Jim Mickle: Yes, I guess so. It was the one we wanted to play with genre the most because it’s partly a mix-tape of genres in a fun way. I like genres and I like experimenting with them and playing with people’s expectations of them. So, yes, for myself I was glad we had made three horror films that didn’t feel like horror films and which all felt different from each other. But this was the ultimate challenge, especially as we’d just done a film [We Are What We Are] so female-centric and subtle, nuanced and understated that we wanted to come out of the gate flying on this one and really mix it all up. So, we really flipped every element and that was a lot of fun.
Q. Given that you enjoy toying with genre expectation, does that mean a move up to bigger films would be difficult? Or do you fancy taking on a larger budget and putting your own stamp on it if allowed?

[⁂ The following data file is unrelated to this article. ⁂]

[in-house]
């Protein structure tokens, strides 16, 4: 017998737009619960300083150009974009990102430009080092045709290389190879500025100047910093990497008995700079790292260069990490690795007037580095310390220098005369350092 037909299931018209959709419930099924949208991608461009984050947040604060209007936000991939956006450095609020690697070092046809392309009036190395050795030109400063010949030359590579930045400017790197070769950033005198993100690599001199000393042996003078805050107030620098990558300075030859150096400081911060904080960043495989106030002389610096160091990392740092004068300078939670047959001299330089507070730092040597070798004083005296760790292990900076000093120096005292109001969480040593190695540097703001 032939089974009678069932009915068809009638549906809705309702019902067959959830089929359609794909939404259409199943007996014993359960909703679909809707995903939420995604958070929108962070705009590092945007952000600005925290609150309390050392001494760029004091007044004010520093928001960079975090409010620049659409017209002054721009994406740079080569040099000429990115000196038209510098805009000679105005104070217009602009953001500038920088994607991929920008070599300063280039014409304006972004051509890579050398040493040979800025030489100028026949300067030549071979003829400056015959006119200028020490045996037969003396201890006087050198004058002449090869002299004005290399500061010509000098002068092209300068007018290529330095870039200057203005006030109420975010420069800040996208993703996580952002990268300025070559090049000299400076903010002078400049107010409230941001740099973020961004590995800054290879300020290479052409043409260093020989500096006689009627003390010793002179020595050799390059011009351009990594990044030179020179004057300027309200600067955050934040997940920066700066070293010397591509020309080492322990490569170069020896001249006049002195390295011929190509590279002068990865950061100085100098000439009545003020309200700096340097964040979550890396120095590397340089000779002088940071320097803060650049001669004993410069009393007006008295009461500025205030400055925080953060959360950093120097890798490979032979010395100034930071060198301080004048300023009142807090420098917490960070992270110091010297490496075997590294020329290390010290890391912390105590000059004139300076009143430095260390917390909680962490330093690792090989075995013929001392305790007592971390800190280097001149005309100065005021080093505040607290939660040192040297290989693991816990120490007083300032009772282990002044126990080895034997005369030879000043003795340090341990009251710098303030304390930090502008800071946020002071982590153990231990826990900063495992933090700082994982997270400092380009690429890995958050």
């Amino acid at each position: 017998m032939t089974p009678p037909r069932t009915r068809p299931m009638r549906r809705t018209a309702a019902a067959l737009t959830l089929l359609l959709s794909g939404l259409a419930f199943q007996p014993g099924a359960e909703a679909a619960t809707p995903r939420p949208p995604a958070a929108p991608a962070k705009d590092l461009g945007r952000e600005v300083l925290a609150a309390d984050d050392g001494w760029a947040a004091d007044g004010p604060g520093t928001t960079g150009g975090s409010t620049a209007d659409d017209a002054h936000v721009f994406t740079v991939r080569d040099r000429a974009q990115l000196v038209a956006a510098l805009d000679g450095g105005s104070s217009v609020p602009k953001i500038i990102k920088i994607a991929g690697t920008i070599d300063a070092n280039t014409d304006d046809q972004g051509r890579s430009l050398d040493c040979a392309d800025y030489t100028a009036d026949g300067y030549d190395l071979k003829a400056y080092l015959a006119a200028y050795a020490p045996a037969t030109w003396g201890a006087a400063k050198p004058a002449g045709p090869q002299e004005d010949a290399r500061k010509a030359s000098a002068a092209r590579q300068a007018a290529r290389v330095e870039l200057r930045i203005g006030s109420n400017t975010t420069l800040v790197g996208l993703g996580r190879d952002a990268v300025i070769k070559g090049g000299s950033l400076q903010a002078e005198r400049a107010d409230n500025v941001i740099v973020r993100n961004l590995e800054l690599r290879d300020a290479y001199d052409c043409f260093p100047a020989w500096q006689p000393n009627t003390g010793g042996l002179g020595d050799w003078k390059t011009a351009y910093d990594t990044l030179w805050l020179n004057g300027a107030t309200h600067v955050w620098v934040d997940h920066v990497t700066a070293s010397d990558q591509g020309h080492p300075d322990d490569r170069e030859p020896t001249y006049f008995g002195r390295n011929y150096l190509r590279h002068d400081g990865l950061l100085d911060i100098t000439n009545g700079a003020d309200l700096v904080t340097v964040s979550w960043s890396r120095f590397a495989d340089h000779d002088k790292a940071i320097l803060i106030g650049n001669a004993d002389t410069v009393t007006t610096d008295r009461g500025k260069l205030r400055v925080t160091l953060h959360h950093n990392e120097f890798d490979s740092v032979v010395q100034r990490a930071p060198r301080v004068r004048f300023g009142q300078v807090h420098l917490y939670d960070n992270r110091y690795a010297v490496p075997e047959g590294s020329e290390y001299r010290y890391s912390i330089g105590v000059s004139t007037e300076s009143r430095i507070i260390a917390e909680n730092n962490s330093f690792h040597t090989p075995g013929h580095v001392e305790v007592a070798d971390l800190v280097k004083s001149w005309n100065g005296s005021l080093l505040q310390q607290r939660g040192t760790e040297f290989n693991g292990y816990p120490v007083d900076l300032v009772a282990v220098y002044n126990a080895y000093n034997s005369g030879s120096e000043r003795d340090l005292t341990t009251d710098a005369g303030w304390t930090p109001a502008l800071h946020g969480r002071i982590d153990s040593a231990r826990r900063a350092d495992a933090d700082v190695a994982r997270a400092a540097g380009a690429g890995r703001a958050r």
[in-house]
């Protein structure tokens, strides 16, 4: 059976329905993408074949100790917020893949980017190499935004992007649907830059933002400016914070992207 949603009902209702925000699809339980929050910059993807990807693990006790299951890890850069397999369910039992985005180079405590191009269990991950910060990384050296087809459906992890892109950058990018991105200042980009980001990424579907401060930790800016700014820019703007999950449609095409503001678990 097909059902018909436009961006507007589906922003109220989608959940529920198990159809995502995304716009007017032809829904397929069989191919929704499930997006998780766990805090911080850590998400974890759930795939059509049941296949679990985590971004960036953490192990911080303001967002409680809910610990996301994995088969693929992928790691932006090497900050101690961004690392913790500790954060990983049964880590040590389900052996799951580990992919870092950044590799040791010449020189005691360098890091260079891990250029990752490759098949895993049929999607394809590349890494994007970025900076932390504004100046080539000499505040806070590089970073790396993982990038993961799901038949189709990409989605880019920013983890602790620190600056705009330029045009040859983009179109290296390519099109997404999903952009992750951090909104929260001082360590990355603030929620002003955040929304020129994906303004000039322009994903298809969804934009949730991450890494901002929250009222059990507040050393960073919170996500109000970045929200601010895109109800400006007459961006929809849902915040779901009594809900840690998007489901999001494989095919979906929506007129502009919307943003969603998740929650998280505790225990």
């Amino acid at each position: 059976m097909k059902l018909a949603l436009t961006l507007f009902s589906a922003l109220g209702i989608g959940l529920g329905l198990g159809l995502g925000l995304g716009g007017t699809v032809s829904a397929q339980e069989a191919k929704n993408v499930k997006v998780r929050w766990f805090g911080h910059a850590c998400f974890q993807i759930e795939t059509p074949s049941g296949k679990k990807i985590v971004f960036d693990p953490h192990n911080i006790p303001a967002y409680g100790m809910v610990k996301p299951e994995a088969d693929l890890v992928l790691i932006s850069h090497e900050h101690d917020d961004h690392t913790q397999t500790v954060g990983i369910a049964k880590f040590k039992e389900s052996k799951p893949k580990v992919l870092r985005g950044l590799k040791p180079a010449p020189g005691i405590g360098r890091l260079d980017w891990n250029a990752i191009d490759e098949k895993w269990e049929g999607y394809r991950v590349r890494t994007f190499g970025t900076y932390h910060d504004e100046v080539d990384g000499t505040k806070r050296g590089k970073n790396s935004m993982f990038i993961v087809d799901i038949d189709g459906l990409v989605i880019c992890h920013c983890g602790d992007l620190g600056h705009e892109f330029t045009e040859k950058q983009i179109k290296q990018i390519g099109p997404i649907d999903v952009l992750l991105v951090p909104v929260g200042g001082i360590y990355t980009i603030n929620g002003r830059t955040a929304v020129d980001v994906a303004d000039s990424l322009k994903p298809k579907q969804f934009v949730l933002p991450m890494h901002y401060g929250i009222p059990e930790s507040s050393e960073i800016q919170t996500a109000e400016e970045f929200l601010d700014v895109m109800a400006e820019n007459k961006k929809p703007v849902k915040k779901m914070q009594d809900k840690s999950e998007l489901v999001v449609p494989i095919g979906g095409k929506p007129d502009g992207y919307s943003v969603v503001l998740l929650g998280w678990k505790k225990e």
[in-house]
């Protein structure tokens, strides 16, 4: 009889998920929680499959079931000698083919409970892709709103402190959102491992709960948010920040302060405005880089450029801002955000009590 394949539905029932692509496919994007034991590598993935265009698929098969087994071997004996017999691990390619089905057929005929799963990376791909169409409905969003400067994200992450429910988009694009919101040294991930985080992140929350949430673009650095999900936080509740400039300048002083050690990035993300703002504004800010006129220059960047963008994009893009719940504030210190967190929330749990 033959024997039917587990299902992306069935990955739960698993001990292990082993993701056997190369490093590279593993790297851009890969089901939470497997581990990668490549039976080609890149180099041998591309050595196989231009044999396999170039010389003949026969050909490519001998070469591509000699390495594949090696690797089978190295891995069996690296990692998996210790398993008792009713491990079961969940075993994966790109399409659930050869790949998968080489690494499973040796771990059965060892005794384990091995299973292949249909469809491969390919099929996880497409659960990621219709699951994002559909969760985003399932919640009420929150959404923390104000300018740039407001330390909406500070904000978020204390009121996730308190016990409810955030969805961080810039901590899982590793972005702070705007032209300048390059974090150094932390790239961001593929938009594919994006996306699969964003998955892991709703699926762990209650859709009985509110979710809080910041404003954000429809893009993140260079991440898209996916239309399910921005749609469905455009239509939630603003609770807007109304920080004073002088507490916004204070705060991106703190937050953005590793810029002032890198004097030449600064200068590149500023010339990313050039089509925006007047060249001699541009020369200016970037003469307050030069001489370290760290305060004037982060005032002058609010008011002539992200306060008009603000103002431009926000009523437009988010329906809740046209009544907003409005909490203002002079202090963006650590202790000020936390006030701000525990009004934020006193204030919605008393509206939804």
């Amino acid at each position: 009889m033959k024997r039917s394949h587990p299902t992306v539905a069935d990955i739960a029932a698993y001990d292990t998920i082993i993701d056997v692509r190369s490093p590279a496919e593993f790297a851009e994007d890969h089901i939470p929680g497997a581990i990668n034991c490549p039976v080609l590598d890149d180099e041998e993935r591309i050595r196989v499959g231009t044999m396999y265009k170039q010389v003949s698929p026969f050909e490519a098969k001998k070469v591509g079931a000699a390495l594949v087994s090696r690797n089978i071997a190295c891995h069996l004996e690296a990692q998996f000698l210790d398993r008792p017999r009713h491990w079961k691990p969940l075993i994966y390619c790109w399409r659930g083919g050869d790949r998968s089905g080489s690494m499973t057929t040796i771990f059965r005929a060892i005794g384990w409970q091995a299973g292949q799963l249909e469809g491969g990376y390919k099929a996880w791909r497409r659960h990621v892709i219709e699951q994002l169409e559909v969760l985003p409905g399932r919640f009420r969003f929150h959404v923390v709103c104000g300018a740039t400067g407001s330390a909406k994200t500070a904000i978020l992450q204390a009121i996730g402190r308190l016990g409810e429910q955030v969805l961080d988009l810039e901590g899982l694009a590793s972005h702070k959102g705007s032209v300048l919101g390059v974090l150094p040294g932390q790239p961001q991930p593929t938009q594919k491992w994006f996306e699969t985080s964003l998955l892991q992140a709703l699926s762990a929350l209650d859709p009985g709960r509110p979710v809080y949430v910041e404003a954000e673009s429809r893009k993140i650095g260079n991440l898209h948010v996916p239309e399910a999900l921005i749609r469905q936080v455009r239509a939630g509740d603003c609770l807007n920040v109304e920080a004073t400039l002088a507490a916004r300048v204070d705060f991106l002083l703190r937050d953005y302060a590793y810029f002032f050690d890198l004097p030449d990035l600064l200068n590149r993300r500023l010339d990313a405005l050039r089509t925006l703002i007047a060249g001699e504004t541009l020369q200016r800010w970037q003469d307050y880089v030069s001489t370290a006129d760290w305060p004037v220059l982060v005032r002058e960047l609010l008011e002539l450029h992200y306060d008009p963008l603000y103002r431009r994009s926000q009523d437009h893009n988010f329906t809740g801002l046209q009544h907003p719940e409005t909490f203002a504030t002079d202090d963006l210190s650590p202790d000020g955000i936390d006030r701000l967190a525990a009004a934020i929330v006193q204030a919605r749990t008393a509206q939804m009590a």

Jim Mickle: I would definitely like to try something bigger and put my stamp on it. I feel I’m starting to do that with this film. But that said, I have always loved the horror genre because it’s the most forgiving genre – audiences are willing to suspend disbelief and encourage experiment more than in any other genre. So, I‘ve always been comfortable making art films dressed up as horror films and seeing how they have been received.
Q. Does doing the TV thing mean you’re stepping away from movies, or do you have something else you’re working on too?
Jim Mickle: Well, I’m doing the TV thing and then there’s two movies that I’m playing with right now. I’m currently trying to get a cast for both but they’re based on two fantastic scripts. One is a bigger studio film but the other one is a smaller, more Hitchcockian kind of story. I love both of them and have been talking to some very cool people about doing them. I made the mistake on Cold in July of just having the one thing to concentrate on and dealing with that emotionally has been tough. So, now I always try to keep a couple of different things going.